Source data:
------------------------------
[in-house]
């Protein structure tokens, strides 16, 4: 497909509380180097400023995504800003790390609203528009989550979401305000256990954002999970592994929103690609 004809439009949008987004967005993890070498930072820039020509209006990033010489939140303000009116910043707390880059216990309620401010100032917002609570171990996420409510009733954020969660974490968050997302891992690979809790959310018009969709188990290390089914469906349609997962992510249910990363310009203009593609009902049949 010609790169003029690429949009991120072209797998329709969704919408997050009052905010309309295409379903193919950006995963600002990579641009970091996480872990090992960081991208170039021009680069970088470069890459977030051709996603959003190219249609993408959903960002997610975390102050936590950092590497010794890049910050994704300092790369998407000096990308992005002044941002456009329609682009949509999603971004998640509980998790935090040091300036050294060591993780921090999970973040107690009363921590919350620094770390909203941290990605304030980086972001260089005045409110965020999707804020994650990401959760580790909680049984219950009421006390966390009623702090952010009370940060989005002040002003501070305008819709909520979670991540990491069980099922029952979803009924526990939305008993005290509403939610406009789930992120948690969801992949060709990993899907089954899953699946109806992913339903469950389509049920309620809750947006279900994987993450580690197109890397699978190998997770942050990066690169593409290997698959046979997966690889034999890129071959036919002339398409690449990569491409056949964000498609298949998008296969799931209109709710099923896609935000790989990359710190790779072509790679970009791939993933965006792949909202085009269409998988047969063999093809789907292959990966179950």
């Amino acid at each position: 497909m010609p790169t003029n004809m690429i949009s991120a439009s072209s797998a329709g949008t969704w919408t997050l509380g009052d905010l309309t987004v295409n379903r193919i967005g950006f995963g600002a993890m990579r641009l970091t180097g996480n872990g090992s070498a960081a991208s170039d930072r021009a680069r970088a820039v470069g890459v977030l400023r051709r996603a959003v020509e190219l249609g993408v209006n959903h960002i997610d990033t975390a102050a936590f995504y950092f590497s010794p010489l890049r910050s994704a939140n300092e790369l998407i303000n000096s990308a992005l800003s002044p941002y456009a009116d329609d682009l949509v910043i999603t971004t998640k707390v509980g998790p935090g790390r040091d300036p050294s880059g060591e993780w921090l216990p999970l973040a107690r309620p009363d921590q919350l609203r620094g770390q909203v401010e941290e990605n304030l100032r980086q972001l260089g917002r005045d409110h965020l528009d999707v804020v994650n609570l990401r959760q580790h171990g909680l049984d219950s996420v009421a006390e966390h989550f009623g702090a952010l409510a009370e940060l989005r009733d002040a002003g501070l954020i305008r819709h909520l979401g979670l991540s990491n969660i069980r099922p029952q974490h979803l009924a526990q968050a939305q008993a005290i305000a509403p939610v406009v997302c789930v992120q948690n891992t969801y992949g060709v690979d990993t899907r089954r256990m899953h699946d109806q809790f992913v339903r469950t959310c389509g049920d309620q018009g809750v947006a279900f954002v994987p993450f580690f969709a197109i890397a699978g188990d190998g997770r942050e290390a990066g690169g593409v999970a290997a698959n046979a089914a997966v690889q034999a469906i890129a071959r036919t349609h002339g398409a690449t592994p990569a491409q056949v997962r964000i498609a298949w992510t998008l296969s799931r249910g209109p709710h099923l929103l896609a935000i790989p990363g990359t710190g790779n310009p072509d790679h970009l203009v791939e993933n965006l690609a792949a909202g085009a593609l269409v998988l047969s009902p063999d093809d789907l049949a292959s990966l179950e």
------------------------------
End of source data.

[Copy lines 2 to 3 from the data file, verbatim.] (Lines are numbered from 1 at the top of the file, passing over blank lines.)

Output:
């Protein structure tokens, strides 16, 4: 497909509380180097400023995504800003790390609203528009989550979401305000256990954002999970592994929103690609 004809439009949008987004967005993890070498930072820039020509209006990033010489939140303000009116910043707390880059216990309620401010100032917002609570171990996420409510009733954020969660974490968050997302891992690979809790959310018009969709188990290390089914469906349609997962992510249910990363310009203009593609009902049949 010609790169003029690429949009991120072209797998329709969704919408997050009052905010309309295409379903193919950006995963600002990579641009970091996480872990090992960081991208170039021009680069970088470069890459977030051709996603959003190219249609993408959903960002997610975390102050936590950092590497010794890049910050994704300092790369998407000096990308992005002044941002456009329609682009949509999603971004998640509980998790935090040091300036050294060591993780921090999970973040107690009363921590919350620094770390909203941290990605304030980086972001260089005045409110965020999707804020994650990401959760580790909680049984219950009421006390966390009623702090952010009370940060989005002040002003501070305008819709909520979670991540990491069980099922029952979803009924526990939305008993005290509403939610406009789930992120948690969801992949060709990993899907089954899953699946109806992913339903469950389509049920309620809750947006279900994987993450580690197109890397699978190998997770942050990066690169593409290997698959046979997966690889034999890129071959036919002339398409690449990569491409056949964000498609298949998008296969799931209109709710099923896609935000790989990359710190790779072509790679970009791939993933965006792949909202085009269409998988047969063999093809789907292959990966179950």
């Amino acid at each position: 497909m010609p790169t003029n004809m690429i949009s991120a439009s072209s797998a329709g949008t969704w919408t997050l509380g009052d905010l309309t987004v295409n379903r193919i967005g950006f995963g600002a993890m990579r641009l970091t180097g996480n872990g090992s070498a960081a991208s170039d930072r021009a680069r970088a820039v470069g890459v977030l400023r051709r996603a959003v020509e190219l249609g993408v209006n959903h960002i997610d990033t975390a102050a936590f995504y950092f590497s010794p010489l890049r910050s994704a939140n300092e790369l998407i303000n000096s990308a992005l800003s002044p941002y456009a009116d329609d682009l949509v910043i999603t971004t998640k707390v509980g998790p935090g790390r040091d300036p050294s880059g060591e993780w921090l216990p999970l973040a107690r309620p009363d921590q919350l609203r620094g770390q909203v401010e941290e990605n304030l100032r980086q972001l260089g917002r005045d409110h965020l528009d999707v804020v994650n609570l990401r959760q580790h171990g909680l049984d219950s996420v009421a006390e966390h989550f009623g702090a952010l409510a009370e940060l989005r009733d002040a002003g501070l954020i305008r819709h909520l979401g979670l991540s990491n969660i069980r099922p029952q974490h979803l009924a526990q968050a939305q008993a005290i305000a509403p939610v406009v997302c789930v992120q948690n891992t969801y992949g060709v690979d990993t899907r089954r256990m899953h699946d109806q809790f992913v339903r469950t959310c389509g049920d309620q018009g809750v947006a279900f954002v994987p993450f580690f969709a197109i890397a699978g188990d190998g997770r942050e290390a990066g690169g593409v999970a290997a698959n046979a089914a997966v690889q034999a469906i890129a071959r036919t349609h002339g398409a690449t592994p990569a491409q056949v997962r964000i498609a298949w992510t998008l296969s799931r249910g209109p709710h099923l929103l896609a935000i790989p990363g990359t710190g790779n310009p072509d790679h970009l203009v791939e993933n965006l690609a792949a909202g085009a593609l269409v998988l047969s009902p063999d093809d789907l049949a292959s990966l179950e």